Muaythai fighter Yolanda Schmidt meets Thai star Saenchai at Lumpinee Stadium in Bangkok
Yolanda Schmidt (r) with Saenchai (l) at Lumpinee Stadium in Bangkok, Thailand, 2015

I would be surprised if you, a muaythai fighter, didn’t have a bucket list.

The term kicking the bucket often refers to something coming to an end, such as your life. However, in my opinion, while my muaythai career will come to an end one day, it won’t be the end of my involvement in the sport.

So before it dies, I have various things I’d like to have checked off of my bucket list. In general, most people have a “bucket list” comprising of adventurous activities, places to visit or goals to accomplish. Anything you have always wanted to do, but just never got around to actually doing it. For example, climbing Mt Kilimanjaro.

As a muaythai fighter, let’s be honest, our list won’t consist of the standard boxes to check off. It will also not be the list to complete before i die, but rather before i retire. It might be something as simple as sitting ringside at a Saenchai fight or training one on one with your favorite fighter.

I spoke with various fighters and asked them to reveal something from their fighter bucket list, this is what they had to say.

Lisa Brierley said she would like become known in Thailand as a good technical farang. Ben Cant listed Lumpinee as a stadium he will fight at, and Clint Johnson named countries where he wishes to fight.

Lastly, one of my favorite responses was from Shannon Blair. “To walk away from your fight career with your body intact, so as to continue doing things for yourself later on,” she said.

Aspirations are not entirely classed as bucket list entries, as they are generally not something you can check off. Aspirations such as breaking gender stereotypes in our sport, is not a one off achievement, it is an ongoing process. One that many female fighters are campaigning for.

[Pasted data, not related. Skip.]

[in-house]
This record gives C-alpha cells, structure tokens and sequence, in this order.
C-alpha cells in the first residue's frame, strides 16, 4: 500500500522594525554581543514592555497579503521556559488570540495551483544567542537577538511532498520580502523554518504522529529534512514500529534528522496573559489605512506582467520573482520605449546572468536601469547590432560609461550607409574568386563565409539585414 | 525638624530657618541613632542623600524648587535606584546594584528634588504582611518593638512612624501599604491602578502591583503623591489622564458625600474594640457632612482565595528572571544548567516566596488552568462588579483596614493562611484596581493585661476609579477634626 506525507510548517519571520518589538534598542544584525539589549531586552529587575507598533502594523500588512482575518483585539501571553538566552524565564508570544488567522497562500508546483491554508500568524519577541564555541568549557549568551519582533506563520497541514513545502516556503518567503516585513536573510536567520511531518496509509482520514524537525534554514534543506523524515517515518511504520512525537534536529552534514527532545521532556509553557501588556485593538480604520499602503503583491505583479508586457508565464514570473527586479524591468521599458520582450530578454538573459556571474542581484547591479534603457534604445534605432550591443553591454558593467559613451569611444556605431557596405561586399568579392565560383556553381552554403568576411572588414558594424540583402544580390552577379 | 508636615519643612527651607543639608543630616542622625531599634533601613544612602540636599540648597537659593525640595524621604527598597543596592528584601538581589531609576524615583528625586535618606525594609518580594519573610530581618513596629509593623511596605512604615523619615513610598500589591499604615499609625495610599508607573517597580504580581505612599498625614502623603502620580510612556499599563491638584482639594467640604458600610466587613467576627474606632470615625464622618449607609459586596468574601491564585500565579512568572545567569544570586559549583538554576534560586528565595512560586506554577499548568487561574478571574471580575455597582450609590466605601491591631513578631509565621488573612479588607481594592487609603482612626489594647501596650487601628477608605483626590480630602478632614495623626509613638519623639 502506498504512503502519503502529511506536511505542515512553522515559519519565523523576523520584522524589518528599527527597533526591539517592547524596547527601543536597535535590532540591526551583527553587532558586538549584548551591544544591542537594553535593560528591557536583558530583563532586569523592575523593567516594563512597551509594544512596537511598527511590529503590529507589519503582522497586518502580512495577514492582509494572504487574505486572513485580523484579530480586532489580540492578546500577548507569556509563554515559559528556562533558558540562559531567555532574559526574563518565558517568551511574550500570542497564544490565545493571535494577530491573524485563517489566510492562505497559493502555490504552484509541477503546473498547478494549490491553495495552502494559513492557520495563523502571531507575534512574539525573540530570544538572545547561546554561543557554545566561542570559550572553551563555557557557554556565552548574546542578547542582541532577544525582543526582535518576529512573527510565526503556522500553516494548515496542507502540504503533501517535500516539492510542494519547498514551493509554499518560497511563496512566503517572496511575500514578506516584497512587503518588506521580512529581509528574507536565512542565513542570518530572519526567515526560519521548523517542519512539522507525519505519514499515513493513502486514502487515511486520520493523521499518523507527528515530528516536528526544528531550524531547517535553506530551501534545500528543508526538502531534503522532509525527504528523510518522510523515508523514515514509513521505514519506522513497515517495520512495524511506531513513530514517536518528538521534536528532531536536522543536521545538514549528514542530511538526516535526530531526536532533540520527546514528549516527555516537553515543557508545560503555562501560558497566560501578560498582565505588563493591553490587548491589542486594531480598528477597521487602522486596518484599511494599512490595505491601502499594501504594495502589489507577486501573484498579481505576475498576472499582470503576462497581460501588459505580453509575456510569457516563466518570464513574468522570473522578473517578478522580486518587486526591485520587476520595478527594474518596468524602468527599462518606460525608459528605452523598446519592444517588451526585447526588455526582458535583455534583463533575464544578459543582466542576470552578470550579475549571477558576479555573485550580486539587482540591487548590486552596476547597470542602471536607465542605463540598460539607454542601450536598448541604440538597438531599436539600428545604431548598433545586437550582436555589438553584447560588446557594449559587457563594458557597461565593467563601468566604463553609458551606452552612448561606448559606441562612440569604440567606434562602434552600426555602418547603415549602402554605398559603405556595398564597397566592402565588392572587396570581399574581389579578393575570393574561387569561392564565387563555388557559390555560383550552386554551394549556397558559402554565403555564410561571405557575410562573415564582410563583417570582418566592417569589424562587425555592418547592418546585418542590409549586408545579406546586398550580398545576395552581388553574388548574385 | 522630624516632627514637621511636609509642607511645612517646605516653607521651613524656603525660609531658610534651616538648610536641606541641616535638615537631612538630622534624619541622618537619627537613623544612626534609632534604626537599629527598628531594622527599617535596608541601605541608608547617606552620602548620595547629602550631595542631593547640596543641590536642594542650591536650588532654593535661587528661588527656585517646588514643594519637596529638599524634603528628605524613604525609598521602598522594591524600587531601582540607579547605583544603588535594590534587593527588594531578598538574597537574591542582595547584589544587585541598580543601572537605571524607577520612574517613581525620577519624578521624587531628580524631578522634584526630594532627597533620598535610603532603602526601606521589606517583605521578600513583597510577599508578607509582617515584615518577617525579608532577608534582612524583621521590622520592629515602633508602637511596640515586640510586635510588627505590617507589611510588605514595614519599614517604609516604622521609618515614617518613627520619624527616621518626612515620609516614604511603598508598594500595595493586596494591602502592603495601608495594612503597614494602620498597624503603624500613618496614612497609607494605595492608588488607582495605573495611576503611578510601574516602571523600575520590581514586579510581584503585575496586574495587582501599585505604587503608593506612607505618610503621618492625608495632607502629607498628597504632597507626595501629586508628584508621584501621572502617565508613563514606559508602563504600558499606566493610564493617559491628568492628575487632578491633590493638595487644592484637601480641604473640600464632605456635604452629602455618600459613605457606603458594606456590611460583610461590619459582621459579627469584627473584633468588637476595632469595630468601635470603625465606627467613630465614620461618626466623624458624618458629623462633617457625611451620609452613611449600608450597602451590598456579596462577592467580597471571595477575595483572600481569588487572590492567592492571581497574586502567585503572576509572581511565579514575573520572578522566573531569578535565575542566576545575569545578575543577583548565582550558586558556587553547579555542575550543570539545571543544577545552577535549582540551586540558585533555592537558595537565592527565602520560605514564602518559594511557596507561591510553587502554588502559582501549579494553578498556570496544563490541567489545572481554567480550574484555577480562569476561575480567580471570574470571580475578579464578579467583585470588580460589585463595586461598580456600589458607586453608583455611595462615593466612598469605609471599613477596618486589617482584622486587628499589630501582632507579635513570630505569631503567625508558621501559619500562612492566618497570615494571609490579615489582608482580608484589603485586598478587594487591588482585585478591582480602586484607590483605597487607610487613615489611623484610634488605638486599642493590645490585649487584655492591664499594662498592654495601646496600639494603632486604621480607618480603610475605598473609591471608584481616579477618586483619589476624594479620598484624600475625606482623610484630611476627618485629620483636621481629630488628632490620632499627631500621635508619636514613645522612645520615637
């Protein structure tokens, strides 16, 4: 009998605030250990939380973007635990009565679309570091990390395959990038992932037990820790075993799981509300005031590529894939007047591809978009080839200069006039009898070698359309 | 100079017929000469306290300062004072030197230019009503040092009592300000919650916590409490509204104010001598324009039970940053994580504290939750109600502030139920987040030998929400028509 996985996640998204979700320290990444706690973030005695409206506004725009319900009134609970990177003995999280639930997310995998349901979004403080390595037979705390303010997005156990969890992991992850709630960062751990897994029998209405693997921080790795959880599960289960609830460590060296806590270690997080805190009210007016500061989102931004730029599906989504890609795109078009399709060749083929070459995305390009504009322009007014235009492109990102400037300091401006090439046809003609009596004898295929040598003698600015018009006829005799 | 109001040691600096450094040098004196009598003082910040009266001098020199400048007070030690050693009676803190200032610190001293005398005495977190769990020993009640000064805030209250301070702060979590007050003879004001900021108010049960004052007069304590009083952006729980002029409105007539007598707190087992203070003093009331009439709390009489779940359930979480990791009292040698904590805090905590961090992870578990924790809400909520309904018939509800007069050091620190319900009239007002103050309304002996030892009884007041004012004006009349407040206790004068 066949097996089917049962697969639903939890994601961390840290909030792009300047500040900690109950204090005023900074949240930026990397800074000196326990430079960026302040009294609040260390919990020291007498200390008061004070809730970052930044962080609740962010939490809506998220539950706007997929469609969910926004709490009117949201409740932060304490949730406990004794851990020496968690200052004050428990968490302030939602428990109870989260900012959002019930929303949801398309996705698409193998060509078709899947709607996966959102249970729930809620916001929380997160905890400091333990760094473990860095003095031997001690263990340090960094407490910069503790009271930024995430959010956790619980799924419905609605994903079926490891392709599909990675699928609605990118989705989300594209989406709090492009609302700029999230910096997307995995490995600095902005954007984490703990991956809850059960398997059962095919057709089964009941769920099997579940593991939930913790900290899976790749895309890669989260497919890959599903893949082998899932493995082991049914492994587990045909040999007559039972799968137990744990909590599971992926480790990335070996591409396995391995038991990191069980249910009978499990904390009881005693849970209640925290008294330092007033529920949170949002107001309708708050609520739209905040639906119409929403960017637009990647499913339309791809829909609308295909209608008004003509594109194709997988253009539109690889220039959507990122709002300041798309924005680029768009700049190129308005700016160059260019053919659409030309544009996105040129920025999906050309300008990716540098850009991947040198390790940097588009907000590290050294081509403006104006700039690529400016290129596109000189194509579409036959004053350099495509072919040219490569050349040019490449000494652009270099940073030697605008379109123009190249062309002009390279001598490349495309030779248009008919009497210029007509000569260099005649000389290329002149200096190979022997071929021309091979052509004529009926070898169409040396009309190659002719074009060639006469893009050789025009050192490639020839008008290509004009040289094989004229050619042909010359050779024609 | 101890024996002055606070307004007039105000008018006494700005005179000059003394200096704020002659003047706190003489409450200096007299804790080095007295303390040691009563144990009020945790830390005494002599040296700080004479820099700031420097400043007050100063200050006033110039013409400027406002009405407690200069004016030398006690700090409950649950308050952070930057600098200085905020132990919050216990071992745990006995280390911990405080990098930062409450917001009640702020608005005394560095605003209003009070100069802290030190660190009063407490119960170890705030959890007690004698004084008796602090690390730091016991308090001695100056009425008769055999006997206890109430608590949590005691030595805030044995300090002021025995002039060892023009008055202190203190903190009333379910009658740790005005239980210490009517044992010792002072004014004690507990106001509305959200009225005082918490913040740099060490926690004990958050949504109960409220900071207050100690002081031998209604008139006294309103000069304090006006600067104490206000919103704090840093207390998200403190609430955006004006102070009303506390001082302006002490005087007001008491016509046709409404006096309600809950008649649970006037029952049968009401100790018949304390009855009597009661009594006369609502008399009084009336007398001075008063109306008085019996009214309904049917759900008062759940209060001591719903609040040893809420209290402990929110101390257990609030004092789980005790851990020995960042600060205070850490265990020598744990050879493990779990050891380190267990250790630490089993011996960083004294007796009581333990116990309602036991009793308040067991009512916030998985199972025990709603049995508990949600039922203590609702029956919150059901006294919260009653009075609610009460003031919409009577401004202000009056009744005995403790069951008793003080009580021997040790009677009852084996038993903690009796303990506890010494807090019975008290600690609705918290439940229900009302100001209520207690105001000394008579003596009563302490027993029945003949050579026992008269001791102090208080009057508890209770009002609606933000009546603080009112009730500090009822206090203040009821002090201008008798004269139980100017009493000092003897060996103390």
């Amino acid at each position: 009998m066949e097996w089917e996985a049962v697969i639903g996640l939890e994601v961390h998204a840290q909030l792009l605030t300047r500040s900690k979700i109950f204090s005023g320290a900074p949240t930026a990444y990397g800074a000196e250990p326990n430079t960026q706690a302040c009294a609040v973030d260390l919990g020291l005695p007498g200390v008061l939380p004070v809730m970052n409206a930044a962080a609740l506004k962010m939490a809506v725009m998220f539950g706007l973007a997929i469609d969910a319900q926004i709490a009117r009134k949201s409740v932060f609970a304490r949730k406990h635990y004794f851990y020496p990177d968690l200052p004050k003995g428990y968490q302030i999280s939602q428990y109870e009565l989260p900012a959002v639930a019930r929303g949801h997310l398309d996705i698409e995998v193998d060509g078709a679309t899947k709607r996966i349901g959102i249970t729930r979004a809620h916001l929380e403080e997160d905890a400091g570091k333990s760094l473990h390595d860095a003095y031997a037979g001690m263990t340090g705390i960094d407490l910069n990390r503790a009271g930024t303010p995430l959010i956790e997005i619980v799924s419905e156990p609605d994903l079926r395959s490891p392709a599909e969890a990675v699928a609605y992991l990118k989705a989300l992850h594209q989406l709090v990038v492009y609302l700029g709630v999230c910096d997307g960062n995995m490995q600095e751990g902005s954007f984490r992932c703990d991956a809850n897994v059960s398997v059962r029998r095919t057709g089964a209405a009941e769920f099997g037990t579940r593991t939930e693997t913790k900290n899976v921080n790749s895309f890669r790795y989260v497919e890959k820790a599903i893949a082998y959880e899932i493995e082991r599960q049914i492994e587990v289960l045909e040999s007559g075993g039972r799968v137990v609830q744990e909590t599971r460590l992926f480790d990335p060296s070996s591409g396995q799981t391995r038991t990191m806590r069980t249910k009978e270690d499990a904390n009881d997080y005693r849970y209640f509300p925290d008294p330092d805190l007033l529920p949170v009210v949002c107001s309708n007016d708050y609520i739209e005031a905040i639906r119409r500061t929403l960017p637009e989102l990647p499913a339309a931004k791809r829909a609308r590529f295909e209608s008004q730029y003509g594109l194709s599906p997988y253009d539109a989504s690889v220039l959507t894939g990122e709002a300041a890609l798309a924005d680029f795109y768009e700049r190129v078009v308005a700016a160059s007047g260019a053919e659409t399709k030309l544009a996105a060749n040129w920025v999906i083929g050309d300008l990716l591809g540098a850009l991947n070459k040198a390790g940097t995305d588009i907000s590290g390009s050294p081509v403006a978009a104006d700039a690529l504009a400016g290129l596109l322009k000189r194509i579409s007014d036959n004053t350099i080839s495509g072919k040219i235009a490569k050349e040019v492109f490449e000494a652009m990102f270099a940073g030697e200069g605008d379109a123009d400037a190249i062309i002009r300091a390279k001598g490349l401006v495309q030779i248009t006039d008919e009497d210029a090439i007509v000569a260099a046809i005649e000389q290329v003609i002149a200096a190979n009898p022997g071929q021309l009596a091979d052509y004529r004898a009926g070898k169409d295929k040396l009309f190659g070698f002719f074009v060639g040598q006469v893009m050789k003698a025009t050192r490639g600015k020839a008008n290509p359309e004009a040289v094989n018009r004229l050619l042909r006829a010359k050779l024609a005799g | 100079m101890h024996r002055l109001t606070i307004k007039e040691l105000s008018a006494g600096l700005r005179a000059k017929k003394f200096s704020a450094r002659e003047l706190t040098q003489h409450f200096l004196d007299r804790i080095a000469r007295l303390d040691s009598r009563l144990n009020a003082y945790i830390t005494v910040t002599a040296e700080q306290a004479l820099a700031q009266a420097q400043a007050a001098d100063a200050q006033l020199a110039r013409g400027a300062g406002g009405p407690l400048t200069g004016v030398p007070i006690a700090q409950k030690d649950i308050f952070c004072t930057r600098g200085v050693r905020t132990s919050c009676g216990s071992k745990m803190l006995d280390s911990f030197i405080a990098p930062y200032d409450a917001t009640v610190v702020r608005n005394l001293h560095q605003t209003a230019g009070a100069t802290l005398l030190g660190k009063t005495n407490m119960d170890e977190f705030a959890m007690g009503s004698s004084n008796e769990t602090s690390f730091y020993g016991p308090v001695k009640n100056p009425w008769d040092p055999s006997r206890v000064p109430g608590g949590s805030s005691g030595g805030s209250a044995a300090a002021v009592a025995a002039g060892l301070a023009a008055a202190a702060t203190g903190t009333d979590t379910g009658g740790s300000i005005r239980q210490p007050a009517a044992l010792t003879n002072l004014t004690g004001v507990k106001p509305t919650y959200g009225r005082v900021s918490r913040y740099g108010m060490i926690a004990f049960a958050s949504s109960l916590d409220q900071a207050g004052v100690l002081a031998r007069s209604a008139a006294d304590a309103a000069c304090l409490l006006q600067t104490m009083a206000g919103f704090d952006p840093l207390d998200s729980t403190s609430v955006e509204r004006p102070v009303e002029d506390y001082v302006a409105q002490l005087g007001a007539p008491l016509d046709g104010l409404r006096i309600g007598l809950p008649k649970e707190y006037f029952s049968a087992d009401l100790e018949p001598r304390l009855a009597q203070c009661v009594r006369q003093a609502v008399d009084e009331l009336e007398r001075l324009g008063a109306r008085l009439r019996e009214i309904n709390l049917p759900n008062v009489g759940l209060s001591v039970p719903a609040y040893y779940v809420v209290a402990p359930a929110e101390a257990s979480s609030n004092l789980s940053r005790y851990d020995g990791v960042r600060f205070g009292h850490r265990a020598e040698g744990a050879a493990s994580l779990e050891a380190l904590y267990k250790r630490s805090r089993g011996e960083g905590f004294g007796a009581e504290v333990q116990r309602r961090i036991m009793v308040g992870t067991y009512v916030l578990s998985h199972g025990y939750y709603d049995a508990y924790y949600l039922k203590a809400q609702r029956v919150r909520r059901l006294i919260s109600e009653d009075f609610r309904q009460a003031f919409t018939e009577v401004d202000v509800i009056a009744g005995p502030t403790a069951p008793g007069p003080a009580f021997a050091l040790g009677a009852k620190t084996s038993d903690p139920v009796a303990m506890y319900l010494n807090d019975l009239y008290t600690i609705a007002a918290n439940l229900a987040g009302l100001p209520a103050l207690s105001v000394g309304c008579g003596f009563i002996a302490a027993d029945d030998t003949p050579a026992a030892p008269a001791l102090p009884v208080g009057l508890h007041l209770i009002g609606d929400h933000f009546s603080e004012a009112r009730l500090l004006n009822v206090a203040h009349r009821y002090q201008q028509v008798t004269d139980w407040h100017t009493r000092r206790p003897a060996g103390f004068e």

My fighter bucket list, when I first started, consisted of two things. They were to attend a muaythai training camp in Thailand and to have a professional fight. When I had checked the latter off, I then drew up a new list.

Here is a peak at some of the entries on my list

  • Fight on a televised promotion
  • Represent Australia internationally
  • Meet Saenchai
  • Secure a world title belt
  • Fight on Lion Fight Promotions
  • Appear, as a guest, on a sports show
  • Host a Muay Thai seminar

Now it’s your turn. What is on your bucket list? Your fight career is not always predictable, aspire for greatness. Make your list realistic and achievable, but don’t set the barre too low. Revisit the list regularly to make any changes so that you can keep achieving those goals and challenging yourself.

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Yolanda Schmidt

Yolanda Schmidt, from Sydney, NSW is the Australian national champion in Muay Thai. In addition, she is a two-time bronze medalist at IFMA world championships. She is also a teacher at Menai High School in Illawong, NSW. Schmidt is a regular contributor to FIGHTMAG, where she covers women’s kickboxing and Muay Thai.

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